A PSLV-DL rocket lit up the early morning skies over Satish Dhawan Space Centre in India on New Year's Day, carrying the first X-ray polarimetry astrophysics mission for the Indian Space Research Organization: the X-Ray Polarimeter Satellite (XPoSat). This kind of astronomy can only be done from space, because Earth’s atmosphere absorbs X-rays.
The launch occurred at 10:40 p.m. EST, December 31st / 3:40 UT January 1st, which makes it the final launch for 2023 and the first launch for 2024. It will likely turn up in the Space-Track catalog as COSPAR ID 2024-001A.
The mission is reported as in good health by controllers, and is now in a 6∘-inclination low-Earth orbit at an altitude of 650 kilometers (400-miles).
The science payload consists of two instruments:
- The Polarimeter Instrument in X-rays (POLIX) developed by the Raman Research Institute, will observe X-rays in the medium-energy range (8 to 30 keV), determining the degree and angle of polarization of target X-ray sources.
- The X-ray Spectroscopy and Timing (XSPECT) instrument will work at low-energy X-rays (0.8 to 15 KeV) providing spectroscopic context. XPECT was developed by the ISRO's U.R. Rao Satellite Centre (URSC).
“Polarization is a fundamental aspect of photons,” says Biswajit Paul (Raman Research Institute). “It is important in all areas of astronomy. In the X-ray band, it is relatively less explored.”
Polarimetry: A Key Window on the X-ray Sky
Polarized light carries clues about the nature of the source. X-ray detectors traditionally record the location of the source on the sky, the energy of the X-rays it's emitting, and the time of those X-rays' arrival. Polarimetry adds a new dimension to such observations by recording the polarization of the light. Whether the light waves are oscillating in a single plane, are circularly polarized, or are not polarized at all, polarization gives astronomers information about the source that's emitting the radiation and the medium it's traveling through.
"Polarized X-ray photons have a predictable distribution (modulation) in the azimuthal plane," says Chandreyee Maitra (Max Planck Institute). X-ray polarimeters therefore measure the azimuthal distribution of scattered photons. The detectors are usually gas-filled proportional counters, specifically a Thomson polarimeter in the case of POLIX onboard XPoSat."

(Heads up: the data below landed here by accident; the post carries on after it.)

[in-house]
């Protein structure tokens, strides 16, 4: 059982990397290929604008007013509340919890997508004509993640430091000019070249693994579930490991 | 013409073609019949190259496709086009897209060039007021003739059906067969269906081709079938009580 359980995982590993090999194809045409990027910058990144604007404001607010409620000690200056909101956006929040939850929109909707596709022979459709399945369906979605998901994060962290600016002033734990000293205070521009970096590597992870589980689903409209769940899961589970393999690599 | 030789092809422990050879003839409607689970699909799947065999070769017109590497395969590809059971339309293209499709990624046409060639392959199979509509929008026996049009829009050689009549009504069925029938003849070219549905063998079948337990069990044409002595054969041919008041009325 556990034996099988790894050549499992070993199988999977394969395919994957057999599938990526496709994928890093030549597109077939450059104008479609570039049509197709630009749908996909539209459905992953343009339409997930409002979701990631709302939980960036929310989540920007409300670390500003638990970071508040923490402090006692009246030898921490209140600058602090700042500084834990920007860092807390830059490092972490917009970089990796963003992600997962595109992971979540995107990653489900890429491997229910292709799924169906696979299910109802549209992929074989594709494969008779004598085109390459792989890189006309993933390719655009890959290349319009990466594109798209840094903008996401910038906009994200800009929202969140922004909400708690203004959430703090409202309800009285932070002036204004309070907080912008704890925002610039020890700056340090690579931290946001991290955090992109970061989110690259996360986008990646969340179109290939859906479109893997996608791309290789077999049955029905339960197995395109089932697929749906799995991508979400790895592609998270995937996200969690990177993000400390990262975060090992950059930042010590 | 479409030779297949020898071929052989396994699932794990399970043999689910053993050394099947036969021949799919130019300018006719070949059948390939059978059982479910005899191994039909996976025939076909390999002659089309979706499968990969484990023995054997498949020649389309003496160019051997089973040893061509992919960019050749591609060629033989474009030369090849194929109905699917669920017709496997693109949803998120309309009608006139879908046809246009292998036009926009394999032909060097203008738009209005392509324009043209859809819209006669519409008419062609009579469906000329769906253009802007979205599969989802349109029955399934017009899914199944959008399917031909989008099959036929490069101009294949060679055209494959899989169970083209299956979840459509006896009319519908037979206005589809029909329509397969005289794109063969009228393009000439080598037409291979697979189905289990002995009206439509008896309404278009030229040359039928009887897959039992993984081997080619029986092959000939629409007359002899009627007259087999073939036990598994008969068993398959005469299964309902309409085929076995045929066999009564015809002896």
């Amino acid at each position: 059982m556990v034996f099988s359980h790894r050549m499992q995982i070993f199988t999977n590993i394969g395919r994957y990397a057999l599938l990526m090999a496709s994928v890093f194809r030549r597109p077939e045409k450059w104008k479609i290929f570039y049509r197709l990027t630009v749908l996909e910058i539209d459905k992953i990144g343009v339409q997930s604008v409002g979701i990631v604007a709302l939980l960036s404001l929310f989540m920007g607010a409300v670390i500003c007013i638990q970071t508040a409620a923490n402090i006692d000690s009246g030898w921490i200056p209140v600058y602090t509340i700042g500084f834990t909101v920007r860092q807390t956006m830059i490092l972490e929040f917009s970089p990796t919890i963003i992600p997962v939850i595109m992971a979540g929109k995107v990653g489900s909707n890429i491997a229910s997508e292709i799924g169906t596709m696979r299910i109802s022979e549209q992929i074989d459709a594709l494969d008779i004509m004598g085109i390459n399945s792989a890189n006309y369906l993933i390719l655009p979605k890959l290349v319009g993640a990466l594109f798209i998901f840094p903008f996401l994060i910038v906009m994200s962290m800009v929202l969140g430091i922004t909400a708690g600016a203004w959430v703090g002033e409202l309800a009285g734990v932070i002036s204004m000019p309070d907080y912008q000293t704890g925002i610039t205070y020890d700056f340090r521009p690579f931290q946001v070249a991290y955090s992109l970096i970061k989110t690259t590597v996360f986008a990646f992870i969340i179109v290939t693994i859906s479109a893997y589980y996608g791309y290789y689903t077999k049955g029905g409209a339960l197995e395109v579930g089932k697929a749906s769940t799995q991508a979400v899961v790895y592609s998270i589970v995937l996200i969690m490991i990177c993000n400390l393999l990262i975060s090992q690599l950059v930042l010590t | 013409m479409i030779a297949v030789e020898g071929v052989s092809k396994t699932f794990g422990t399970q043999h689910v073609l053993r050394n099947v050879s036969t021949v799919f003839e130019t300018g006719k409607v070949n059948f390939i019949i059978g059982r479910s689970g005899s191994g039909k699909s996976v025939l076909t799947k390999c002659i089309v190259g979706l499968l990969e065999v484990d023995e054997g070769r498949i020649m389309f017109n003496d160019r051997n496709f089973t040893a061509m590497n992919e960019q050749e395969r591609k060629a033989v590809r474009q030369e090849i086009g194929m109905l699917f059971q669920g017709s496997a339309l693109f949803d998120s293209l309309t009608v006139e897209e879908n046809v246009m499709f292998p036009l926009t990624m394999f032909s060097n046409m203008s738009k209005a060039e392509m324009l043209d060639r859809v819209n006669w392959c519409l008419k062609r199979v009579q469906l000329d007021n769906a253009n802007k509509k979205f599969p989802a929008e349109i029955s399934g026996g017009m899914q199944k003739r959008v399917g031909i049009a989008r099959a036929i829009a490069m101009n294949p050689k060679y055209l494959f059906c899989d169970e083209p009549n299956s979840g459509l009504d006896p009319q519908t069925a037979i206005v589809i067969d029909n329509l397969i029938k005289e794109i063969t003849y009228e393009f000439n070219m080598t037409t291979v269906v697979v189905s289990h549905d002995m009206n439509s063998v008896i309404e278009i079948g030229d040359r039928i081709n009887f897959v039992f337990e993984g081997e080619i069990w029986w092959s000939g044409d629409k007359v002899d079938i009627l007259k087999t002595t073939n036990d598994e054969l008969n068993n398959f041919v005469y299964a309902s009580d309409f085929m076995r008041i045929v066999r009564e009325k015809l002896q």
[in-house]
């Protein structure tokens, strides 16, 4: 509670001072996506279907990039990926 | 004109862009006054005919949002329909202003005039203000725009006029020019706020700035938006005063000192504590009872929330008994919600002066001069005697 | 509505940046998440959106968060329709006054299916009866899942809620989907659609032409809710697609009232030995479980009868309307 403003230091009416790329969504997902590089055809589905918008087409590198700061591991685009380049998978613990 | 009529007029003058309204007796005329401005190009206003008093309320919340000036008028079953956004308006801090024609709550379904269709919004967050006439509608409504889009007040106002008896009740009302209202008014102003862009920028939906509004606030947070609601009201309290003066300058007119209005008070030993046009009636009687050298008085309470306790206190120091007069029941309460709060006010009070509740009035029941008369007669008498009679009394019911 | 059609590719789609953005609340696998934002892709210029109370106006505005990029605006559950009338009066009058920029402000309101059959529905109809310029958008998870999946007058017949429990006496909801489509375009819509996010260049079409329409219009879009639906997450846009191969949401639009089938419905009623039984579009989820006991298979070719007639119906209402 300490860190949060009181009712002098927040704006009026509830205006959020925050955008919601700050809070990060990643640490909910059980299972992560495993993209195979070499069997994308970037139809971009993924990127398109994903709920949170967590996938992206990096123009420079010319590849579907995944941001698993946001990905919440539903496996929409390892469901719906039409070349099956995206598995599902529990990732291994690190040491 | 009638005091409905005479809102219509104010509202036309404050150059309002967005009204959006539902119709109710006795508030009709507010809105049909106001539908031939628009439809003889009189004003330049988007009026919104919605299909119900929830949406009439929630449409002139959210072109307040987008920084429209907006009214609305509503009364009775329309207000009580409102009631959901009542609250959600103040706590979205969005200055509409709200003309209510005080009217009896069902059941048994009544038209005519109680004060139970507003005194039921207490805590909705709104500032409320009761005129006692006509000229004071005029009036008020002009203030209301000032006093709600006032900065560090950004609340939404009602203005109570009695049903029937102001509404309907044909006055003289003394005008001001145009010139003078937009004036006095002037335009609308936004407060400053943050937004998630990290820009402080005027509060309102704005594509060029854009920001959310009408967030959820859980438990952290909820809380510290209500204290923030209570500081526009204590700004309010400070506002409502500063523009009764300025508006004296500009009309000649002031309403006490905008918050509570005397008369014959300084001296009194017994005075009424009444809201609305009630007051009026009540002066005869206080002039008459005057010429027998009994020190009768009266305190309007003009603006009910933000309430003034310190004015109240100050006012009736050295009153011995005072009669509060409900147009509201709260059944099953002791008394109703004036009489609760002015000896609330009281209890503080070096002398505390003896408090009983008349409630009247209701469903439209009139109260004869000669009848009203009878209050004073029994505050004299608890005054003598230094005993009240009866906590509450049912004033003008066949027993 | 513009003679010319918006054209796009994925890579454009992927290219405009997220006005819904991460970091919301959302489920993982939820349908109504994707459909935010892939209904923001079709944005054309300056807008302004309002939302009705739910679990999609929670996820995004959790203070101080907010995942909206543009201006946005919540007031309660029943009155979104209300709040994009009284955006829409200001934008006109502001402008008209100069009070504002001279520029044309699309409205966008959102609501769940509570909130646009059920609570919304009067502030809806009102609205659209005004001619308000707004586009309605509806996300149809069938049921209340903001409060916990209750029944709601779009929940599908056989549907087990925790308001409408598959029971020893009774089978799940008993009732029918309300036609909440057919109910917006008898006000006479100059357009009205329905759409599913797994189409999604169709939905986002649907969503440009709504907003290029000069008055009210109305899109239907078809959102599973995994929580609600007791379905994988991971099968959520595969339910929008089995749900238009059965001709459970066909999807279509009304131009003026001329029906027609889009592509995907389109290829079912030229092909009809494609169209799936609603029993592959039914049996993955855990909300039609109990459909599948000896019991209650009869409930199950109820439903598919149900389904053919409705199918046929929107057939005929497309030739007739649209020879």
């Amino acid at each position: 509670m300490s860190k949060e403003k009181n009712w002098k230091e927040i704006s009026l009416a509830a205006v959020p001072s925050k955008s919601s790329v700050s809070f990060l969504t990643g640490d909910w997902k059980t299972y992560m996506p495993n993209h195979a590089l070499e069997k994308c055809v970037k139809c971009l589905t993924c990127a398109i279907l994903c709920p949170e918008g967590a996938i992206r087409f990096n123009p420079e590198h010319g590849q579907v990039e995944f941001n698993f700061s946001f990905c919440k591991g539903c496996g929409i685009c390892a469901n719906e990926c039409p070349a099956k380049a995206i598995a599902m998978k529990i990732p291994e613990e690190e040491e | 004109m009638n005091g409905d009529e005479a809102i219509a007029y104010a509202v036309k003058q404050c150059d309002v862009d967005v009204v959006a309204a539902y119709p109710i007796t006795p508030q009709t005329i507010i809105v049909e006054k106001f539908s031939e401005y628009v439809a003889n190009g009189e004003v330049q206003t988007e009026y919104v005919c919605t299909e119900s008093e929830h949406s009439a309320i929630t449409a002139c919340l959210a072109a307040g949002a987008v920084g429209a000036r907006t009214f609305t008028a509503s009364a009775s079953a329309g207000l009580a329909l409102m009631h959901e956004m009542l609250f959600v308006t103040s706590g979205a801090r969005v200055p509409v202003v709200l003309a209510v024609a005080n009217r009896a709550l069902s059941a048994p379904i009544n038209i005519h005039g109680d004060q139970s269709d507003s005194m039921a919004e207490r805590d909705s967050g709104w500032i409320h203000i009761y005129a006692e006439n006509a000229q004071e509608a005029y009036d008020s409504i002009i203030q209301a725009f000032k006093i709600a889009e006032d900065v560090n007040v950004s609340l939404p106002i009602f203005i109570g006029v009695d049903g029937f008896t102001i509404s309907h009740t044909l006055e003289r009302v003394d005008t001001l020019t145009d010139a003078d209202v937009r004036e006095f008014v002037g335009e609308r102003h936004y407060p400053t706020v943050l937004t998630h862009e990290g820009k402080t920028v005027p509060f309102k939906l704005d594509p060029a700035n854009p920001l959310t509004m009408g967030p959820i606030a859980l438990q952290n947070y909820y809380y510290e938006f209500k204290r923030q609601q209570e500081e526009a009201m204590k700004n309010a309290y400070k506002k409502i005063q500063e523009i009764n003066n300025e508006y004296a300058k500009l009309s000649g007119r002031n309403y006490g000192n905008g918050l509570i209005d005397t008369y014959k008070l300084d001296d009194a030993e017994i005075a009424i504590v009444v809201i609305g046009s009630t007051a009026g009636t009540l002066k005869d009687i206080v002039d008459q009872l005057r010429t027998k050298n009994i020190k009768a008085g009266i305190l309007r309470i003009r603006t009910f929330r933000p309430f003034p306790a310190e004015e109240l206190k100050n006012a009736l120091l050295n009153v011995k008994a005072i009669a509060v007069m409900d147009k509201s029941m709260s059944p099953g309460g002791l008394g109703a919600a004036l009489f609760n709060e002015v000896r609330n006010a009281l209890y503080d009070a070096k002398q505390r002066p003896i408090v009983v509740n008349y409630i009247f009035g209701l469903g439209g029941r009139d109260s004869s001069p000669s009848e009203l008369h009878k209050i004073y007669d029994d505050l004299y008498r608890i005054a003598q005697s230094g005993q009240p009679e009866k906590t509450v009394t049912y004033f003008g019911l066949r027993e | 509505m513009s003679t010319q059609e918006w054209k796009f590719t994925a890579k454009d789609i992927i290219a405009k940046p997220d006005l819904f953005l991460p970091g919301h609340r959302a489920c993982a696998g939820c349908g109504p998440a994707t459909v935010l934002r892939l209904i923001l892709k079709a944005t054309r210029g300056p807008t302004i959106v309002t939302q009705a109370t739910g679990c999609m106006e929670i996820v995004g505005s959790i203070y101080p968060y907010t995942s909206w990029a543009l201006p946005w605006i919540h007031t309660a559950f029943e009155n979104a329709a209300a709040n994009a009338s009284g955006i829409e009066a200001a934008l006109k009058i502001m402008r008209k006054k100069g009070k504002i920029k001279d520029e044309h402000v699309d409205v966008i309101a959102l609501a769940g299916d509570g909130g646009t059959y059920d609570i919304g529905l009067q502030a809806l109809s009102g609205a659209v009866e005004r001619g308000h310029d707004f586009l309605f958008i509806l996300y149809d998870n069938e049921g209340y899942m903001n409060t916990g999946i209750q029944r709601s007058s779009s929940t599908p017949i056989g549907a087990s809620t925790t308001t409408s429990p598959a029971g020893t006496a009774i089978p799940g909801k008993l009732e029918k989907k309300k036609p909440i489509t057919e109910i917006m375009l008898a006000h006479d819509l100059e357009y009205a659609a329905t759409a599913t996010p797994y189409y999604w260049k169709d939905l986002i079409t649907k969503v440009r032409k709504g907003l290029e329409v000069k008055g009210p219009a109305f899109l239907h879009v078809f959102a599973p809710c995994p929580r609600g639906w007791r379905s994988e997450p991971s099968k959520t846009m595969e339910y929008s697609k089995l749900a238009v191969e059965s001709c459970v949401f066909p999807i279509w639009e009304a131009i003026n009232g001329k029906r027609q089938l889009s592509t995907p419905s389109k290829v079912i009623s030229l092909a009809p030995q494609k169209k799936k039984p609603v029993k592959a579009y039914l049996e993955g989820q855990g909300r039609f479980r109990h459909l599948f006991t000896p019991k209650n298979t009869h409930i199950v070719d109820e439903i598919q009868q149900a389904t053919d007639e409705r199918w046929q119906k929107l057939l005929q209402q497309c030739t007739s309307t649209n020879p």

XPoSat is the second dedicated X-ray polarimetry mission. The first is NASA's Imaging X-ray Polarimetry Explorer (IXPE), launched in 2021 and still operating. IXPE observes in the 2 to 8 keV range, so XpoSat will overlap and extend the observed range.
“[XPoSat] is less sensitive than the IXPE mission,” says Paul. “But it works in a complementary energy band.”
Polarimetry can reveal the orientation and rotation of an X-ray source, such as a fast-spinning pulsar or black hole. Dedicated polarimetry missions such as IXPE and XPoSat can fill in gaps in our understanding of these exotic objects. During its five-year nominal mission, XPoSat will study 50 of the brightest X-ray sources in the sky, including supernova remnants, active galactic nuclei, pulsars, and binary black holes.
The mission follows the legacy of India’s first astrophysics mission, the Indian X-ray Astronomy Experiment launched aboard the Indian Remote Sensing Satellite in 1996. Next up was AstroSat, launched by the ISRO in 2015. AstroSat still observes the sky in the near- and far-ultraviolet, as well as X-rays from 0.3 to 100 keV.
This caps a busy year in space for India, with more to come: the ISRO successfully launched the Aditya-L1 solar observatory in September and landed Chandrayaan-3 on the Moon in August. In 2024, watch for the launch of an ISRO rocket with ESA’s solar coronagraph mission in May, and perhaps the launch of the nation’s second Mars Orbiter, MOM-2, as well as the country’s first Venus mission, Shukrayaan 1, by the end of the year. The launch of XPoSat kicks off another busy year in spaceflight, with lots more to come.